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Build a Shooting Target in 49 Minutes, 53.98 Seconds

August 31, 2015
By Travis R. Hunt - OVO Pro Staff , Ohio Valley Outdoors

I missed this article is prefaced with a tale from a cloudy February morning earlier this year. One of the daughters spotted a wiley lone coyote meandering in the pasture. I estimated the beast to be approximately 300 yards down range. My Bushmaster Predator was chambered in .223 and dressed with a Nikon BDC slung lead. Unfortunately, the coyote, in a show of defiance, appeared unscathed as he pranced off into the woods. I learned two valuable lessons that morning. First, know the exact distance to several downrange positions. Second, practice shooting long distances. I was intimately comfortable shooting a 3/8" round steel target positioned exactly 100 yards off the back deck. However, I was yet to cast out into the deep water beyond 100 yards.

This article is a recipe to build a stout but functional shooting target that can handle the power of modern centerfire rifles. My 10-year-old daughter Liliana is a fledgling baker and she preaches to me that she cannot bake if I don't buy her the ingredients. Therefore, the first step in building the shooting target was to acquire the ingredients. I visited shootingtargets7.com. This is a Hudsonville, Michigan based operation engaged in enabling the pursuit of happiness by supplying the fruited plain with American made AR500 steel targets and accessories. I purchased a 1/2" AR500 torso silhouette target that was 12"x24" and weighed 40 pounds. Along with the target I purchased a magnetic bulls-eye stencil and a mounting kit consisting of two 12" heavy chains and supporting nuts, bolts, and washers. These ingredients set me back $149. My complete ingredient list is as follows:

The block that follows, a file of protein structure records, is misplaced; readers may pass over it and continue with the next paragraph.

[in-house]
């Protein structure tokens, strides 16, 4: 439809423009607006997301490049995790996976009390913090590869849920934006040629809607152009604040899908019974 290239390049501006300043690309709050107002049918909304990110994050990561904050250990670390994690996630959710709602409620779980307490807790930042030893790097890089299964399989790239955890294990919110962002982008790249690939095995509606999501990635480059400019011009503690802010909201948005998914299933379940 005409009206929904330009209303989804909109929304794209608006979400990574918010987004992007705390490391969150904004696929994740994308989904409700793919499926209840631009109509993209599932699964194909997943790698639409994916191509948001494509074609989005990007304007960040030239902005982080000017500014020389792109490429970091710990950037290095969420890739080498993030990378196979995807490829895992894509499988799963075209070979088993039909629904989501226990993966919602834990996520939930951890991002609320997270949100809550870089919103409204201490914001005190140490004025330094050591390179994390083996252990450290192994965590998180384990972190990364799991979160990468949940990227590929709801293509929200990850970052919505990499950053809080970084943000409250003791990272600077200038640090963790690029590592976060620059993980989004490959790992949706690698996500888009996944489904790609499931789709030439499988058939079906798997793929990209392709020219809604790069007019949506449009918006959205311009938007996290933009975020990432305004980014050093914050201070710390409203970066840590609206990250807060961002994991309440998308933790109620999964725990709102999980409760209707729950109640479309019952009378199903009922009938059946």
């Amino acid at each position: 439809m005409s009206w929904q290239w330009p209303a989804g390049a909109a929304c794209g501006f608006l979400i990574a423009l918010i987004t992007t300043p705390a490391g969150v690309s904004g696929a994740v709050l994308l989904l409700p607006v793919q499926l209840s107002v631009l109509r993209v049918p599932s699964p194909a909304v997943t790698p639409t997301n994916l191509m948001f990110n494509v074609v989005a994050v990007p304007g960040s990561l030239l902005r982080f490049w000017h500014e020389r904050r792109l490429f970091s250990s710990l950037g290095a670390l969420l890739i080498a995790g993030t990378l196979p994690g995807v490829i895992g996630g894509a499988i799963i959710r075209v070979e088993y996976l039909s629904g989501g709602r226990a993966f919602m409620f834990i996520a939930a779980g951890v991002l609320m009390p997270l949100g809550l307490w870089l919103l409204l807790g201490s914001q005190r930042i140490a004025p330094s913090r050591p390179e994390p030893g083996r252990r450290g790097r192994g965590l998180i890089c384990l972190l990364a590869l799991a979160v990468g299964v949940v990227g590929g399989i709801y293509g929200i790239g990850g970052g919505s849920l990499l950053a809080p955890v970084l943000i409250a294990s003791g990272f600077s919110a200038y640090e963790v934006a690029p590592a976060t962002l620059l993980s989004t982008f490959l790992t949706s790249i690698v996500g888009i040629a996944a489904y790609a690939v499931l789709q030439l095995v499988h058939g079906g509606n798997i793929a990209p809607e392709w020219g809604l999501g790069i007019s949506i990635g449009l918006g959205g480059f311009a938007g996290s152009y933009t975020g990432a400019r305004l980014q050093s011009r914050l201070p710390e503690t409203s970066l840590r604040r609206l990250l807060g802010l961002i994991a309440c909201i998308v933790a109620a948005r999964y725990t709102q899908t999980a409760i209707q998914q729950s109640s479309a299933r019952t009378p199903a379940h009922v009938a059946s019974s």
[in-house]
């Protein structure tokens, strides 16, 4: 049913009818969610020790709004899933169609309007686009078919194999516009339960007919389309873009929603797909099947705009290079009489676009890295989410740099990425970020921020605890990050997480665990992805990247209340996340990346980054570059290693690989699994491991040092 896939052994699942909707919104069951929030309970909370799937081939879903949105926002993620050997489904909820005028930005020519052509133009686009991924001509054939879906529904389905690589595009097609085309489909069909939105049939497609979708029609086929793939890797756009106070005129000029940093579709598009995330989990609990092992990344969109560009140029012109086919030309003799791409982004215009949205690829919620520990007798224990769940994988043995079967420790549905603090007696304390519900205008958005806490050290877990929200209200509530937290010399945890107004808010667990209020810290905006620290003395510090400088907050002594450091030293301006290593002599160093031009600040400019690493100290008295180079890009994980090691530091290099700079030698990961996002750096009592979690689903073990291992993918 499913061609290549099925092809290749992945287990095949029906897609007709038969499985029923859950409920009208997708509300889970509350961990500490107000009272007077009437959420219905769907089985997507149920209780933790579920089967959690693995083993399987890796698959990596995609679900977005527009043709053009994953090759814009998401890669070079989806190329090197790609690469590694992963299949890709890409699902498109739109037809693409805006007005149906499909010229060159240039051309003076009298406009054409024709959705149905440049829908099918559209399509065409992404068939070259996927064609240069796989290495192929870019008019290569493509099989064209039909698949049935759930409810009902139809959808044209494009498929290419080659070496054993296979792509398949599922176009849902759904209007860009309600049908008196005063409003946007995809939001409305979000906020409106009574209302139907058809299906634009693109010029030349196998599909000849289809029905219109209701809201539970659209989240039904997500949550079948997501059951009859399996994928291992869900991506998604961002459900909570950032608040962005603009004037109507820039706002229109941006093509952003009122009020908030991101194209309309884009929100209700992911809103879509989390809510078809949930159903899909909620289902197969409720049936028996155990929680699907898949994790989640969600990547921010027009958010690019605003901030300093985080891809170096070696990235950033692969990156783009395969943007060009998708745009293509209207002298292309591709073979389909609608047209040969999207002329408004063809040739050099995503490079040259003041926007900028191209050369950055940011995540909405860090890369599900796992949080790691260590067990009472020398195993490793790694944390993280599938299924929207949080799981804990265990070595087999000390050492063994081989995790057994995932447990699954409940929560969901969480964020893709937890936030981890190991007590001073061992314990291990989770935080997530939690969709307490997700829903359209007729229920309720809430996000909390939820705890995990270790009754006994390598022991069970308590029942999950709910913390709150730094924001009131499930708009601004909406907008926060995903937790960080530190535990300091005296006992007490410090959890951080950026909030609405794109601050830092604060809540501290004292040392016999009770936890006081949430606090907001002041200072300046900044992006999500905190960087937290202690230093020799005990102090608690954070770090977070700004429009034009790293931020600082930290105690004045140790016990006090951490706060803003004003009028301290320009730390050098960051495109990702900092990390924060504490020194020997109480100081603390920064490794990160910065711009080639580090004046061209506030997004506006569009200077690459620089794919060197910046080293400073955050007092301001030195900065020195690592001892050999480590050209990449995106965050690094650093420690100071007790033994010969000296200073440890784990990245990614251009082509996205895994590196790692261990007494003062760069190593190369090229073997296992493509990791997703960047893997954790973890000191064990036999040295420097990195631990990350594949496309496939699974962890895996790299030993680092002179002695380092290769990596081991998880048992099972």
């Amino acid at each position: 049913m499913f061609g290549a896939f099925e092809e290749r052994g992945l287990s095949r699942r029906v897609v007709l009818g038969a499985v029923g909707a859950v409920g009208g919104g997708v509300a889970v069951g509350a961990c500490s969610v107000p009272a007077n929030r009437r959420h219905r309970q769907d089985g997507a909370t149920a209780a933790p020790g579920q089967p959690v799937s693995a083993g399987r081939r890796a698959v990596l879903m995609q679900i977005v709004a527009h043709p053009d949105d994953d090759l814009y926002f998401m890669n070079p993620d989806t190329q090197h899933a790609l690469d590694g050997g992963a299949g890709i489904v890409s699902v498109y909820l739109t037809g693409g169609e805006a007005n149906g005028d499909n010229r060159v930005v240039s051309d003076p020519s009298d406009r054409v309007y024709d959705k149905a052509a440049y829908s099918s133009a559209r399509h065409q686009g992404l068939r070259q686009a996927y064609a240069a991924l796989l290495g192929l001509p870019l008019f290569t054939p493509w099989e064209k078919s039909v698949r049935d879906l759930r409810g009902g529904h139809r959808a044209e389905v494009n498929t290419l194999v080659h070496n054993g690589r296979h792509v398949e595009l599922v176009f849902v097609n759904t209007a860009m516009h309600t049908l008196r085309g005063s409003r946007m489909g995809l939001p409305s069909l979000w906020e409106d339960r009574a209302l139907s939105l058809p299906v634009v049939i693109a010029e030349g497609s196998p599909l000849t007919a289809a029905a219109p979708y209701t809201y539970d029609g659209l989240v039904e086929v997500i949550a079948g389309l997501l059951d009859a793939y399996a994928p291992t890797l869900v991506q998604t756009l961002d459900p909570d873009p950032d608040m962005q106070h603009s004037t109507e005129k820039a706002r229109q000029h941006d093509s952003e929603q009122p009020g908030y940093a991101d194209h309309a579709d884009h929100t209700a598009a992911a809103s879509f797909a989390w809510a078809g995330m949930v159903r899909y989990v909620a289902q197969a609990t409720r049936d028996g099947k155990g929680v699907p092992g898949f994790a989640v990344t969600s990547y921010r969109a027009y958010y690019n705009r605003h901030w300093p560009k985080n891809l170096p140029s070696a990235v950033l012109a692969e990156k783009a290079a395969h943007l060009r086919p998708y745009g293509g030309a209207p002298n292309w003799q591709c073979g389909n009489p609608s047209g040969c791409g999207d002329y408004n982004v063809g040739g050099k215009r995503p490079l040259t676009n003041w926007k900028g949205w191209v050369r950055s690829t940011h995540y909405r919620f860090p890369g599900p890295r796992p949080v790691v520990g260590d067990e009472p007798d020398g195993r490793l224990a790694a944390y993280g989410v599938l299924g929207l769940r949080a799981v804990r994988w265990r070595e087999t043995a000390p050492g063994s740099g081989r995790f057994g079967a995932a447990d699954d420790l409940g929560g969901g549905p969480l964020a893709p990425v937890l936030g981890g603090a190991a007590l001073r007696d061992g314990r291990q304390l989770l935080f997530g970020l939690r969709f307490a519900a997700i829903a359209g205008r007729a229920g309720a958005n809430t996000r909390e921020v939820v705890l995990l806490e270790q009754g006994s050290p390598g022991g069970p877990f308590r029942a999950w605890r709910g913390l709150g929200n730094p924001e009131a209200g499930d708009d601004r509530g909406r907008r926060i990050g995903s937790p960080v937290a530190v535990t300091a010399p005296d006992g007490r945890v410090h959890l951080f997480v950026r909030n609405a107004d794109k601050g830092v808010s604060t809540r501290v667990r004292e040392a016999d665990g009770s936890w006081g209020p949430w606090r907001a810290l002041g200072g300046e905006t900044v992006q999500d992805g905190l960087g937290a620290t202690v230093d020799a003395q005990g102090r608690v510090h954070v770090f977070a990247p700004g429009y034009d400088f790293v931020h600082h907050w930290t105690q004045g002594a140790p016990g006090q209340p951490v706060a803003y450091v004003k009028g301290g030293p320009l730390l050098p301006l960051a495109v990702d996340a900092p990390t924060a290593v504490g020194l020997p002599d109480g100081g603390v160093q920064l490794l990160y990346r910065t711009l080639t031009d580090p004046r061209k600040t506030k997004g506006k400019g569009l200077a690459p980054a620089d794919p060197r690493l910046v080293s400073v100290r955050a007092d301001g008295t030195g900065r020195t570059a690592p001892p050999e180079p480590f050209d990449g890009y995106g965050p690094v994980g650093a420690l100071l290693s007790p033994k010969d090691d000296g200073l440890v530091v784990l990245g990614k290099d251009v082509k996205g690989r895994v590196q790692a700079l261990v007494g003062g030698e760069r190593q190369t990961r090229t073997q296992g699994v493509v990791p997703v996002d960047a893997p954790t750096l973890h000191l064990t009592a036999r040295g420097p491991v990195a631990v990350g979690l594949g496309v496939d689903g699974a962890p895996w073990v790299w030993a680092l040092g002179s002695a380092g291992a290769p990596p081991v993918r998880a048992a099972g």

1 Torso AR500 Steel 12"x24" target (purchased from www.shootingtargets7.com)

Article Photos

The author’s son, Logan, stands beside the finished shooting target he and his dad constructed, in less than 50 minutes. Photo by Travis R. Hunt

3 Pressure treated 6"x 8' round posts

2 Steel 1/2 head x 8" lag screws

Primer spray paint

Fact Box

"It is a sweet target for a good price and took less than an hour to install. If you are looking to pursue happiness, this is one of the best ways I can think of."

magnet bulls-eye stencil

2 - 40 pound bags of concrete mix

Post hole digger

Cordless impact driver, 1/4 driver bit and Philips driver bits

2 - 12" chains